The Tablo Dual is an OTA DVR, and it is an excellent one. If you want to record and time-shift free over-the-air TV, you'll find that a Tablo will get the job done competently and even with a bit of flair. I really like the principle behind Tablo, which allows the DVR to go anywhere (because it's not actually connected to the TV) and makes it controllable by any device that has the Tablo TV app (which is available for a ton of devices).
I'm a bit less sold on Tablo's live TV features, primarily because I think the inability to channel surf negates one of the best things about free over-the-air TV: that let's-see-what's-on, flip-around-during-commercials sort of laziness that is easy to miss when you've ditched cable and are surrounded by commercial-free on-demand services. Live TV streaming was solid with a wired connection, but I think most Tablo owners will end up owning at least two antennas: one for their Tablo and one to use with each TV they want to watch live TV on. With all of that said, the live TV feature is still much better than nothing on devices other than TVs: it was cool to be able to watch some OTA TV on my iPhone, even if I wasn't able to channel surf.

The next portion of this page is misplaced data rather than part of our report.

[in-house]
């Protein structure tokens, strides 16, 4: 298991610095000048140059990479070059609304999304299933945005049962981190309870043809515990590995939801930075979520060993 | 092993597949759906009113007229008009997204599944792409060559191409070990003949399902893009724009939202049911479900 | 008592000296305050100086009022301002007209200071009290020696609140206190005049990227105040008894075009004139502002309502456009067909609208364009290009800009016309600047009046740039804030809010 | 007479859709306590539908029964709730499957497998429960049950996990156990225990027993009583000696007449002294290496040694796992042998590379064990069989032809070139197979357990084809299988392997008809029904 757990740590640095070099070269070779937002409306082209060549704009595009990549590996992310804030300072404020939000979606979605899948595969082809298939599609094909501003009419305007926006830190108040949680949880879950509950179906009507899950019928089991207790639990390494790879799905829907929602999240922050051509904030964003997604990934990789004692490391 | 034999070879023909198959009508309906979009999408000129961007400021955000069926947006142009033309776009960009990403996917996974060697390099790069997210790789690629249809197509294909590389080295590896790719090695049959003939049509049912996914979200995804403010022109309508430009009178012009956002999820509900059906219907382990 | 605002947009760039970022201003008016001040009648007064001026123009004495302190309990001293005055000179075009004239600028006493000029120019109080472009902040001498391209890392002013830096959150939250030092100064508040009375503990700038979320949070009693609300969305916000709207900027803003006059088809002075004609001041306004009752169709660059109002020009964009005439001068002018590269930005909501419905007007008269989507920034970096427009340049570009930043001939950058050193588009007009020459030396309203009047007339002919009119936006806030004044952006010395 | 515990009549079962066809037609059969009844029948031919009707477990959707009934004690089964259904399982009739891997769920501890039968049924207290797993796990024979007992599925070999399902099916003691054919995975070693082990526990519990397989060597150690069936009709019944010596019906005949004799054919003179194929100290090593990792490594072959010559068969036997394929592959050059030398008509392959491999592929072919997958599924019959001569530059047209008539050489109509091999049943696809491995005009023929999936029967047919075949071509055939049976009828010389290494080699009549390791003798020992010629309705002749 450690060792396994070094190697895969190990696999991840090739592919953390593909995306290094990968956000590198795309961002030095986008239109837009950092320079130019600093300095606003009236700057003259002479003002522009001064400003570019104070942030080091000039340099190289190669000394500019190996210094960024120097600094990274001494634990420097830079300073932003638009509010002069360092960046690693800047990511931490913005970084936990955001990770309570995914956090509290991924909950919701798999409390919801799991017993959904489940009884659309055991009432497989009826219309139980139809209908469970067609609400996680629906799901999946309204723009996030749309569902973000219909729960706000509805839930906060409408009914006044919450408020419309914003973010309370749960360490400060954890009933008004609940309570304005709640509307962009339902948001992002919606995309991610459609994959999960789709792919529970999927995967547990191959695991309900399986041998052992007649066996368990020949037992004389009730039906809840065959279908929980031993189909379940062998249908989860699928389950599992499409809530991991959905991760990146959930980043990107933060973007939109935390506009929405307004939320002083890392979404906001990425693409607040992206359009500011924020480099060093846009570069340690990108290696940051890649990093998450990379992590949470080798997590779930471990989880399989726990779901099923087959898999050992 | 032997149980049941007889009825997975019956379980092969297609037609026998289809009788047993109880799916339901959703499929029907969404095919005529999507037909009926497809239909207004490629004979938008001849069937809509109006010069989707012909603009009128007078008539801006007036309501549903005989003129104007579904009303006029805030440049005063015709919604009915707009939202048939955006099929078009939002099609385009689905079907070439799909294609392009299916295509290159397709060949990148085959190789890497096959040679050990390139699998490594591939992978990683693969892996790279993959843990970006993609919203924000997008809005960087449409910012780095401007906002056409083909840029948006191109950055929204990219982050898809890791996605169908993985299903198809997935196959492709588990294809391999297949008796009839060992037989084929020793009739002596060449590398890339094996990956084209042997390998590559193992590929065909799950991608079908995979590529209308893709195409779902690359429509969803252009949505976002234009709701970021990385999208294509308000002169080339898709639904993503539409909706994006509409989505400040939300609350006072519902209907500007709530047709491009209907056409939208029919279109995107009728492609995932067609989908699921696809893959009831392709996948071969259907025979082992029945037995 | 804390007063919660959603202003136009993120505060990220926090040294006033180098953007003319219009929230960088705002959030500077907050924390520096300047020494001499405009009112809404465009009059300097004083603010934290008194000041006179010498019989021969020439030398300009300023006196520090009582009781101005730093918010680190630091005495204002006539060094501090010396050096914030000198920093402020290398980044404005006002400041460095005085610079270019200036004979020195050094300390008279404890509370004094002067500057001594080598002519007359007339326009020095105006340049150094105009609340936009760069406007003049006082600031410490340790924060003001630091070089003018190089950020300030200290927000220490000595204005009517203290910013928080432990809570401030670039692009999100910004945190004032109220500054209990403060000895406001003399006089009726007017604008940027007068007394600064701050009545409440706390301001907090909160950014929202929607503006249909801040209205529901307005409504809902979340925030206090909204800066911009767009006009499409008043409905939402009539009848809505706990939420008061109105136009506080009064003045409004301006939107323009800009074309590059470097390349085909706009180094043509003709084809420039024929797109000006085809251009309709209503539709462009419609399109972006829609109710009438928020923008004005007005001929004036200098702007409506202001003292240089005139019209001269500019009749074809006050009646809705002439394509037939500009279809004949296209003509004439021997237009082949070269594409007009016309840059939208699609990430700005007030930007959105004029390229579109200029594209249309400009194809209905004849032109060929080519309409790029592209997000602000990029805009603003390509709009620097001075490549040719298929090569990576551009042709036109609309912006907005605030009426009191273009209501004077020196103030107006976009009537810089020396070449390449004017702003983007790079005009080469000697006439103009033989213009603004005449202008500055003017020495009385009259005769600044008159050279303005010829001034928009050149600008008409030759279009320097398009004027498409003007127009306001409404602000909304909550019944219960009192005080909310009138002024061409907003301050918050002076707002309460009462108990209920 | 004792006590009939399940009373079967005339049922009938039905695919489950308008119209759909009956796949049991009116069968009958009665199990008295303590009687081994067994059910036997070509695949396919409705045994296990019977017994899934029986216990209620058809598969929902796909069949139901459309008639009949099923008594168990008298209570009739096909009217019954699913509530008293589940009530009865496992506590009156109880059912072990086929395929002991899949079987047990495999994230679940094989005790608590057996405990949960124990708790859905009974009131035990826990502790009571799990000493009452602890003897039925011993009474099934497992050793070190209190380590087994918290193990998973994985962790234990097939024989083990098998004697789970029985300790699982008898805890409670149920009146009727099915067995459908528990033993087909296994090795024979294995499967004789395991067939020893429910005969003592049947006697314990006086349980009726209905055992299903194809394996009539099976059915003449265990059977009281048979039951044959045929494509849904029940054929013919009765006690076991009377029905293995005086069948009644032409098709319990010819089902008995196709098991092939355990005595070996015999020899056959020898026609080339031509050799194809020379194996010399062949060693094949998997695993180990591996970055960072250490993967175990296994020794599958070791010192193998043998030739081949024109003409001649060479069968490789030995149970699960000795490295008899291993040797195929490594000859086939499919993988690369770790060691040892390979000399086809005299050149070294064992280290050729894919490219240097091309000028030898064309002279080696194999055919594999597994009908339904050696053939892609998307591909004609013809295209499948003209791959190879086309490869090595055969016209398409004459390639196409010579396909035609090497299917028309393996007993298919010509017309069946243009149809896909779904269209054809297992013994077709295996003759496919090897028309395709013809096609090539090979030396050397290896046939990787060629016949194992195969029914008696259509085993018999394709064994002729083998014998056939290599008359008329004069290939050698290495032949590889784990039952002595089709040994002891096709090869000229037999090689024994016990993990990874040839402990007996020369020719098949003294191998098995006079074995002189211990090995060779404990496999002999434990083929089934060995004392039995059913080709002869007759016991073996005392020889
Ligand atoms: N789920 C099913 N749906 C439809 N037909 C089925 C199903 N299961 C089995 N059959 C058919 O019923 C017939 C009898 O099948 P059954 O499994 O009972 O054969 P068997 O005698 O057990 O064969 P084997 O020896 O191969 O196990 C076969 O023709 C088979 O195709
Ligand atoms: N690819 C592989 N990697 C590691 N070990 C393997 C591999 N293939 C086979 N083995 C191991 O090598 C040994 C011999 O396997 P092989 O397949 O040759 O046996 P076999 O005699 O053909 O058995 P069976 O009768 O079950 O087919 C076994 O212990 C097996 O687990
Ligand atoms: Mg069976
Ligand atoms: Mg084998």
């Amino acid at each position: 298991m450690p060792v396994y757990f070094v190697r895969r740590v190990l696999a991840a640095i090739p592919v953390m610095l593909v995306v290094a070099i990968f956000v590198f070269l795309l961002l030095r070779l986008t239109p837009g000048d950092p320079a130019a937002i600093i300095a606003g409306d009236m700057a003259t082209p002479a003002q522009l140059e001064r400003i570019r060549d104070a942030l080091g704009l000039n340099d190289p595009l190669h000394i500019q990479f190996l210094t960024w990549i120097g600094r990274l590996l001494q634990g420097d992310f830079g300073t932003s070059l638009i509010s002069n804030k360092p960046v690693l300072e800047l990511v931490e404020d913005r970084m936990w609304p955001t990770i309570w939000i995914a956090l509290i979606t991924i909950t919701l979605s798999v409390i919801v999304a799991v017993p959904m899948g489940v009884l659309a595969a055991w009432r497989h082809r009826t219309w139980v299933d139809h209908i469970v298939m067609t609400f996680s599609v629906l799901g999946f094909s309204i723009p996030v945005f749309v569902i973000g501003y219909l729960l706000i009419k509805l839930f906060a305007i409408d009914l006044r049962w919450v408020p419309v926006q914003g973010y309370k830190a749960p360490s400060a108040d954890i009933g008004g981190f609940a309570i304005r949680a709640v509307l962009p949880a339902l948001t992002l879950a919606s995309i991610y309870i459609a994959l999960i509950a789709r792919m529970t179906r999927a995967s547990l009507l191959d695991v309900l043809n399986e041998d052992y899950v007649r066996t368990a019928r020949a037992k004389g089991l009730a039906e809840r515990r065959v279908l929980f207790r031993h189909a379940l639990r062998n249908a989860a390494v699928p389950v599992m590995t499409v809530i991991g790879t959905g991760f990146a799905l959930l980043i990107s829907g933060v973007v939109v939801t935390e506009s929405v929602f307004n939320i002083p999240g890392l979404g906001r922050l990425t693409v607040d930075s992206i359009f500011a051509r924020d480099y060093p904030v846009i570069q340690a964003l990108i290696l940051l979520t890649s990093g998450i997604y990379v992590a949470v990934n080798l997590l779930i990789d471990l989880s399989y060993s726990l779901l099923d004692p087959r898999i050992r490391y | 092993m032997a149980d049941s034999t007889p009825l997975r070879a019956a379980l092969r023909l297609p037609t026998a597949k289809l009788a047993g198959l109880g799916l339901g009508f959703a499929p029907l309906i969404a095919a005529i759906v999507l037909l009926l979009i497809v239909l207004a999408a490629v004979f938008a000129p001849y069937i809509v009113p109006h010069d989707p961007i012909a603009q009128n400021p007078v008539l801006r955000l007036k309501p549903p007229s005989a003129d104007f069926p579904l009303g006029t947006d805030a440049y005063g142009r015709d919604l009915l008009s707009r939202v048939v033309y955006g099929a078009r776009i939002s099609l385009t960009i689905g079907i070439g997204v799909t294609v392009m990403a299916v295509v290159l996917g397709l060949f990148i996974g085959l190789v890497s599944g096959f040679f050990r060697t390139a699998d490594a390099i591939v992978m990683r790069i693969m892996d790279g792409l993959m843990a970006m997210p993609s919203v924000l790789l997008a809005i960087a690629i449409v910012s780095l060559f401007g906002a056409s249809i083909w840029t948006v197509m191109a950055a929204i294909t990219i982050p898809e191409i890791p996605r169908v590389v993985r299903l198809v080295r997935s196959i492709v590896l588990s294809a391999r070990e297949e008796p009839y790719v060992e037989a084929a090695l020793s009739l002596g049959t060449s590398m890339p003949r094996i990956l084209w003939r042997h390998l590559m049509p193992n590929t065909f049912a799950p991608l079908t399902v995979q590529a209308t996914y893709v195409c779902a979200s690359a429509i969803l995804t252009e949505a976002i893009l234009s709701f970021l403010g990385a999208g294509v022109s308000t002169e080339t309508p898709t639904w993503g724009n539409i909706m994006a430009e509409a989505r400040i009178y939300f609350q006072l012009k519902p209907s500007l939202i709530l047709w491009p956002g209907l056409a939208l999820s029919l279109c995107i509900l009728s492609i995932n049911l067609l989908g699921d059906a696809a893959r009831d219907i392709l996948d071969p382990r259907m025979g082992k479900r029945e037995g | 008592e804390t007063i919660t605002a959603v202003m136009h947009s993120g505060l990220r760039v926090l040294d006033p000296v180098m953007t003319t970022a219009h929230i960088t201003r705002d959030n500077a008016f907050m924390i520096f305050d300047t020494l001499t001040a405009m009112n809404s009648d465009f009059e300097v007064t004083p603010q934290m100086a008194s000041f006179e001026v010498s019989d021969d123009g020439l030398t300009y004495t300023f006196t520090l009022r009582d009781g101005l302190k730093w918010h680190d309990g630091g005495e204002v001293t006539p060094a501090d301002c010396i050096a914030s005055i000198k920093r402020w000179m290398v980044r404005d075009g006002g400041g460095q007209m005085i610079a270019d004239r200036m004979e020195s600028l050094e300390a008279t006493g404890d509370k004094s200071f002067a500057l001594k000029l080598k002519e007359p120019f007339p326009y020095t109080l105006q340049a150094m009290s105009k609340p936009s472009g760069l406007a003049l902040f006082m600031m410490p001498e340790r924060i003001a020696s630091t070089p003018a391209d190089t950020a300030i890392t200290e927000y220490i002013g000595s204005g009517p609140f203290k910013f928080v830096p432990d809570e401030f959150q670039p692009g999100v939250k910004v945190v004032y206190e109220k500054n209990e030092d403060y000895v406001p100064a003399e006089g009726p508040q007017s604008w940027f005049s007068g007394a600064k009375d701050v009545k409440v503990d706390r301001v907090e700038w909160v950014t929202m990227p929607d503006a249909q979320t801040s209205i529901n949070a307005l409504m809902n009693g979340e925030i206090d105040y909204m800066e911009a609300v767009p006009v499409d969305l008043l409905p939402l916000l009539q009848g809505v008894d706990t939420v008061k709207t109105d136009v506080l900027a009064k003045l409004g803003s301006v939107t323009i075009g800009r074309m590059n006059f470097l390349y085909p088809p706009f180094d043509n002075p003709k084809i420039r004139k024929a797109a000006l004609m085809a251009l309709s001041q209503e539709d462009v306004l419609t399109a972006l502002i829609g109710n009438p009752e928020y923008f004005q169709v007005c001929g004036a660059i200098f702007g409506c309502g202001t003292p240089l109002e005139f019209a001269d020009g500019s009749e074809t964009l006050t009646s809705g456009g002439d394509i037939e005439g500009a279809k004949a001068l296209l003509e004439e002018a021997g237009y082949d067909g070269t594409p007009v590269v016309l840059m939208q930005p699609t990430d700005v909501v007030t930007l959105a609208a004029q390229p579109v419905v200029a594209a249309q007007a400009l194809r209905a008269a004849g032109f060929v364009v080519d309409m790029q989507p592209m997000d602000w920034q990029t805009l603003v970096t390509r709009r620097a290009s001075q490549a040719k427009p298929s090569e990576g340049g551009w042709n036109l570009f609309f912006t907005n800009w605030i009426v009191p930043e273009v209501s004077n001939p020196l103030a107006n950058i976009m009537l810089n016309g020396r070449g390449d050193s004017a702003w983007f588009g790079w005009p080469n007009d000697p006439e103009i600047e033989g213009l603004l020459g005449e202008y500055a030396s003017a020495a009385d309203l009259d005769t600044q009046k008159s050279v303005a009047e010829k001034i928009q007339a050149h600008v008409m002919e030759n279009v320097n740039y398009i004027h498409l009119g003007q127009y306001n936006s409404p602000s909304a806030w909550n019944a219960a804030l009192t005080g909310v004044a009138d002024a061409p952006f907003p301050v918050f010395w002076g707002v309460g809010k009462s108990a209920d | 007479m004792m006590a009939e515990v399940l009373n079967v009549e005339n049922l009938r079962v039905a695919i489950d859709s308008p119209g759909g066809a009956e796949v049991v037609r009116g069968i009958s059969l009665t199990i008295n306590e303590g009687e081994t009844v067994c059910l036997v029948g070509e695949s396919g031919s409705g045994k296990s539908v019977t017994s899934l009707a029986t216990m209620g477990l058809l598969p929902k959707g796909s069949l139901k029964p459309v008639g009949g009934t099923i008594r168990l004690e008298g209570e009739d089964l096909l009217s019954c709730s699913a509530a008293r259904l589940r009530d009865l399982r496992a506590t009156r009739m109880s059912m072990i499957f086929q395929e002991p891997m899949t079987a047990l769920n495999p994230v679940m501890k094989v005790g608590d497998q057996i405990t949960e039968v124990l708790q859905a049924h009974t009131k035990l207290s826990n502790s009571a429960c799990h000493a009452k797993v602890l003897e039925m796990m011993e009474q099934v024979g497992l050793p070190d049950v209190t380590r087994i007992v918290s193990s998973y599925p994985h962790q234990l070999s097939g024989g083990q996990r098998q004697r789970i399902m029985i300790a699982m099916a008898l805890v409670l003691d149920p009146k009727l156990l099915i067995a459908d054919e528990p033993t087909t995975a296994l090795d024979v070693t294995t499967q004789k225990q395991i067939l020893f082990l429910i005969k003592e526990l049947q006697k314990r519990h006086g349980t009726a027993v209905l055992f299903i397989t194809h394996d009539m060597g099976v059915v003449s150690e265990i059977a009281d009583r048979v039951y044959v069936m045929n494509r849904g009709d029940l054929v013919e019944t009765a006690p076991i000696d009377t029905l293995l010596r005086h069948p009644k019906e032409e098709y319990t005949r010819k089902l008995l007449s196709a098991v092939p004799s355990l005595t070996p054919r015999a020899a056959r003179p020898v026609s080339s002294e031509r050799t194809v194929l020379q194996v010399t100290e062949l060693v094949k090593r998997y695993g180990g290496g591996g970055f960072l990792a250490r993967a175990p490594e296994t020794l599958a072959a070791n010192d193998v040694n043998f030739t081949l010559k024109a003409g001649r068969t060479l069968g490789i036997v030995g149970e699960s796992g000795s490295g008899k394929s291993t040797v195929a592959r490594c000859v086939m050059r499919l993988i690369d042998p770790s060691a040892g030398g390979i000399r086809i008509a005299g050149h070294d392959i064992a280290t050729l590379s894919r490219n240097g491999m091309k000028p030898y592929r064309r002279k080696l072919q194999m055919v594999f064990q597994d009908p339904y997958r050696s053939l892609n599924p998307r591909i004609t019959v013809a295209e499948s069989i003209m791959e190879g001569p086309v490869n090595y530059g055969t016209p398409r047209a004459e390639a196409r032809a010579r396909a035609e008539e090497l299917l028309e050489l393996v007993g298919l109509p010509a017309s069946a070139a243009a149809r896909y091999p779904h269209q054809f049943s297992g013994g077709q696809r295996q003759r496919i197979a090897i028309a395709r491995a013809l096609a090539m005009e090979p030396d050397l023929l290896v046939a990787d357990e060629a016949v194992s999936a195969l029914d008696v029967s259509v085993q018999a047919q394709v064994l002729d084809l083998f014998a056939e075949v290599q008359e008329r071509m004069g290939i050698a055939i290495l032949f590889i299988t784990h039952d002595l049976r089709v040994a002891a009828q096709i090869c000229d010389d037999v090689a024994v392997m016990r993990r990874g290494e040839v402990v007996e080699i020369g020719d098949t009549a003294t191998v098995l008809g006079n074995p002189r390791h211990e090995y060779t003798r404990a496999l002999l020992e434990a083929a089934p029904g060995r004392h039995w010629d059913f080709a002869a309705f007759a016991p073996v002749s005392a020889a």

Recording OTA content is Tablo's core competency, and it's good at it. Live TV is a secondary feature, and Tablo is okay at it. The device is fairly priced, and Tablo's subscription service is affordable and less mandatory than that of some competitors. Put it all together, and you have a strong option for recording OTA TV. If you're in the market at this price point, this is a good buy. You may want to consider the Dual Lite, especially because you might find that you have to use an external hard drive either way (64 GB is not much), but whichever you choose, it should do the job nicely.